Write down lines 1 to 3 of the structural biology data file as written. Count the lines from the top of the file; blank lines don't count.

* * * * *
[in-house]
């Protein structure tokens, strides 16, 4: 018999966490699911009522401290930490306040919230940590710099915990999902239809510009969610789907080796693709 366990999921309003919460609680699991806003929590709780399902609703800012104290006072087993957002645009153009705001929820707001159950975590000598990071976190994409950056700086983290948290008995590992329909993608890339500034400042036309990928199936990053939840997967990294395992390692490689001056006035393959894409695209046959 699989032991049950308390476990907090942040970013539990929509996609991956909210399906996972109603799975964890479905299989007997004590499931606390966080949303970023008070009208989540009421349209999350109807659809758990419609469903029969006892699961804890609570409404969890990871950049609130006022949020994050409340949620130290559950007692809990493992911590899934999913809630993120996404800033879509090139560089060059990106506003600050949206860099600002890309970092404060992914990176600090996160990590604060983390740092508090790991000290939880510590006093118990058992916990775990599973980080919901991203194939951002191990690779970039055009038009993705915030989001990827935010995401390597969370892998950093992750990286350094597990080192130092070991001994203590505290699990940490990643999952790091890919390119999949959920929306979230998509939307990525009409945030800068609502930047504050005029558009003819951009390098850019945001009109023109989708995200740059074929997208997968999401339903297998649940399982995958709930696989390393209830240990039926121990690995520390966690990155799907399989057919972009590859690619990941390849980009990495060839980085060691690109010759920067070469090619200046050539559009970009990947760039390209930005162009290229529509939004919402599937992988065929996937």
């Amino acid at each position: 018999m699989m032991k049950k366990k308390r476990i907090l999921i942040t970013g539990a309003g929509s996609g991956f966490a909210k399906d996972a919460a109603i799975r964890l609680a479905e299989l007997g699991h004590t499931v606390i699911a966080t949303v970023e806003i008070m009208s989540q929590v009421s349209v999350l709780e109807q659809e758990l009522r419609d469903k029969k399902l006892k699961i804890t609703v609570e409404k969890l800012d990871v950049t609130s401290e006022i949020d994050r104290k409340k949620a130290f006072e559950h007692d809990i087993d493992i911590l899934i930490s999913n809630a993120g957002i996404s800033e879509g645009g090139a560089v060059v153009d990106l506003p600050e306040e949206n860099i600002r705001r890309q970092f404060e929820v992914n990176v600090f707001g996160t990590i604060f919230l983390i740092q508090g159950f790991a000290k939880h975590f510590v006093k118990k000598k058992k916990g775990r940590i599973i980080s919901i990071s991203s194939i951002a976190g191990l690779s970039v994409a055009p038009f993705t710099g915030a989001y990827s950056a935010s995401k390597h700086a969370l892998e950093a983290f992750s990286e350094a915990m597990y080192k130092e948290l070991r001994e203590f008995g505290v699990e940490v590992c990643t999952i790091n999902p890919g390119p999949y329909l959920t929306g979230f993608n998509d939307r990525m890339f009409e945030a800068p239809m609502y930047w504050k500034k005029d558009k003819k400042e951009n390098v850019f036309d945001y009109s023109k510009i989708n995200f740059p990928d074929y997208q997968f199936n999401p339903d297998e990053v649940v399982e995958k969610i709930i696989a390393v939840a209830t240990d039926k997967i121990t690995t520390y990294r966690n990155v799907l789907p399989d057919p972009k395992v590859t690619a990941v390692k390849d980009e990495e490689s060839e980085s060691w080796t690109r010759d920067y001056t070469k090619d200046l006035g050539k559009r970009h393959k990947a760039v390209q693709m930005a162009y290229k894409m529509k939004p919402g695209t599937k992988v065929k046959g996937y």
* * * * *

[in-house]
């Protein structure tokens, strides 16, 4: 018999966490699911009522401290930490306040919230940590710099915990999902239809510009969610789907080796693709 366990999921309003919460609680699991806003929590709780399902609703800012104290006072087993957002645009153009705001929820707001159950975590000598990071976190994409950056700086983290948290008995590992329909993608890339500034400042036309990928199936990053939840997967990294395992390692490689001056006035393959894409695209046959 699989032991049950308390476990907090942040970013539990929509996609991956909210399906996972109603799975964890479905299989007997004590499931606390966080949303970023008070009208989540009421349209999350109807659809758990419609469903029969006892699961804890609570409404969890990871950049609130006022949020994050409340949620130290559950007692809990493992911590899934999913809630993120996404800033879509090139560089060059990106506003600050949206860099600002890309970092404060992914990176600090996160990590604060983390740092508090790991000290939880510590006093118990058992916990775990599973980080919901991203194939951002191990690779970039055009038009993705915030989001990827935010995401390597969370892998950093992750990286350094597990080192130092070991001994203590505290699990940490990643999952790091890919390119999949959920929306979230998509939307990525009409945030800068609502930047504050005029558009003819951009390098850019945001009109023109989708995200740059074929997208997968999401339903297998649940399982995958709930696989390393209830240990039926121990690995520390966690990155799907399989057919972009590859690619990941390849980009990495060839980085060691690109010759920067070469090619200046050539559009970009990947760039390209930005162009290229529509939004919402599937992988065929996937």
């Amino acid at each position: 018999m699989m032991k049950k366990k308390r476990i907090l999921i942040t970013g539990a309003g929509s996609g991956f966490a909210k399906d996972a919460a109603i799975r964890l609680a479905e299989l007997g699991h004590t499931v606390i699911a966080t949303v970023e806003i008070m009208s989540q929590v009421s349209v999350l709780e109807q659809e758990l009522r419609d469903k029969k399902l006892k699961i804890t609703v609570e409404k969890l800012d990871v950049t609130s401290e006022i949020d994050r104290k409340k949620a130290f006072e559950h007692d809990i087993d493992i911590l899934i930490s999913n809630a993120g957002i996404s800033e879509g645009g090139a560089v060059v153009d990106l506003p600050e306040e949206n860099i600002r705001r890309q970092f404060e929820v992914n990176v600090f707001g996160t990590i604060f919230l983390i740092q508090g159950f790991a000290k939880h975590f510590v006093k118990k000598k058992k916990g775990r940590i599973i980080s919901i990071s991203s194939i951002a976190g191990l690779s970039v994409a055009p038009f993705t710099g915030a989001y990827s950056a935010s995401k390597h700086a969370l892998e950093a983290f992750s990286e350094a915990m597990y080192k130092e948290l070991r001994e203590f008995g505290v699990e940490v590992c990643t999952i790091n999902p890919g390119p999949y329909l959920t929306g979230f993608n998509d939307r990525m890339f009409e945030a800068p239809m609502y930047w504050k500034k005029d558009k003819k400042e951009n390098v850019f036309d945001y009109s023109k510009i989708n995200f740059p990928d074929y997208q997968f199936n999401p339903d297998e990053v649940v399982e995958k969610i709930i696989a390393v939840a209830t240990d039926k997967i121990t690995t520390y990294r966690n990155v799907l789907p399989d057919p972009k395992v590859t690619a990941v390692k390849d980009e990495e490689s060839e980085s060691w080796t690109r010759d920067y001056t070469k090619d200046l006035g050539k559009r970009h393959k990947a760039v390209q693709m930005a162009y290229k894409m529509k939004p919402g695209t599937k992988v065929k046959g996937y």